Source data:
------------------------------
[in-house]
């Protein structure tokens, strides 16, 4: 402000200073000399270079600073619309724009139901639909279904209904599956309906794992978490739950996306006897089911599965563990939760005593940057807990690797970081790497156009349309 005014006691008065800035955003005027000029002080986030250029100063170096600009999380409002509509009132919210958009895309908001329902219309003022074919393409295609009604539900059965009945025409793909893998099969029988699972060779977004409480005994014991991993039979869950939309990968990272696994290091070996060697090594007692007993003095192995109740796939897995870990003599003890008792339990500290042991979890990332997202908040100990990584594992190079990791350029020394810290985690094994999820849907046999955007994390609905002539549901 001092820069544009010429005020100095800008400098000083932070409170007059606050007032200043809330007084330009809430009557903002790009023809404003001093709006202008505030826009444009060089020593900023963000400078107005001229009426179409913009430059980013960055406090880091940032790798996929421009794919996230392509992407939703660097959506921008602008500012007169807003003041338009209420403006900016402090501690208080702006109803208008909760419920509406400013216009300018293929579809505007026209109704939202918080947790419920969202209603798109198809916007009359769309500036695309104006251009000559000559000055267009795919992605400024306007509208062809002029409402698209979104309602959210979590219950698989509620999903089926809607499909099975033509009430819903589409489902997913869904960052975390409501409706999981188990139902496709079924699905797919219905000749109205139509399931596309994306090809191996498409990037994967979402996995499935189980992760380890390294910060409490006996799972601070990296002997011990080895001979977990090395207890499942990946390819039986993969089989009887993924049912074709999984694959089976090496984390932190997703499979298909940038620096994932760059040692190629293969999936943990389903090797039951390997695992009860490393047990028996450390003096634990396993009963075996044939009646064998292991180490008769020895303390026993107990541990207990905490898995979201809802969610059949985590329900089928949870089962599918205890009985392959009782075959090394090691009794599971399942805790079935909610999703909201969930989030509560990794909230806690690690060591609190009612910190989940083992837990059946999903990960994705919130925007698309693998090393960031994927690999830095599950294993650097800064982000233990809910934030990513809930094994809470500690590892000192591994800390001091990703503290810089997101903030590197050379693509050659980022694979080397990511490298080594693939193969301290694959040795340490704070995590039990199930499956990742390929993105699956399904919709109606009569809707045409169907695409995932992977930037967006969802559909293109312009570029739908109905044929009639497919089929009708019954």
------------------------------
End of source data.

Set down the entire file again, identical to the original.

[in-house]
């Protein structure tokens, strides 16, 4: 402000200073000399270079600073619309724009139901639909279904209904599956309906794992978490739950996306006897089911599965563990939760005593940057807990690797970081790497156009349309 005014006691008065800035955003005027000029002080986030250029100063170096600009999380409002509509009132919210958009895309908001329902219309003022074919393409295609009604539900059965009945025409793909893998099969029988699972060779977004409480005994014991991993039979869950939309990968990272696994290091070996060697090594007692007993003095192995109740796939897995870990003599003890008792339990500290042991979890990332997202908040100990990584594992190079990791350029020394810290985690094994999820849907046999955007994390609905002539549901 001092820069544009010429005020100095800008400098000083932070409170007059606050007032200043809330007084330009809430009557903002790009023809404003001093709006202008505030826009444009060089020593900023963000400078107005001229009426179409913009430059980013960055406090880091940032790798996929421009794919996230392509992407939703660097959506921008602008500012007169807003003041338009209420403006900016402090501690208080702006109803208008909760419920509406400013216009300018293929579809505007026209109704939202918080947790419920969202209603798109198809916007009359769309500036695309104006251009000559000559000055267009795919992605400024306007509208062809002029409402698209979104309602959210979590219950698989509620999903089926809607499909099975033509009430819903589409489902997913869904960052975390409501409706999981188990139902496709079924699905797919219905000749109205139509399931596309994306090809191996498409990037994967979402996995499935189980992760380890390294910060409490006996799972601070990296002997011990080895001979977990090395207890499942990946390819039986993969089989009887993924049912074709999984694959089976090496984390932190997703499979298909940038620096994932760059040692190629293969999936943990389903090797039951390997695992009860490393047990028996450390003096634990396993009963075996044939009646064998292991180490008769020895303390026993107990541990207990905490898995979201809802969610059949985590329900089928949870089962599918205890009985392959009782075959090394090691009794599971399942805790079935909610999703909201969930989030509560990794909230806690690690060591609190009612910190989940083992837990059946999903990960994705919130925007698309693998090393960031994927690999830095599950294993650097800064982000233990809910934030990513809930094994809470500690590892000192591994800390001091990703503290810089997101903030590197050379693509050659980022694979080397990511490298080594693939193969301290694959040795340490704070995590039990199930499956990742390929993105699956399904919709109606009569809707045409169907695409995932992977930037967006969802559909293109312009570029739908109905044929009639497919089929009708019954």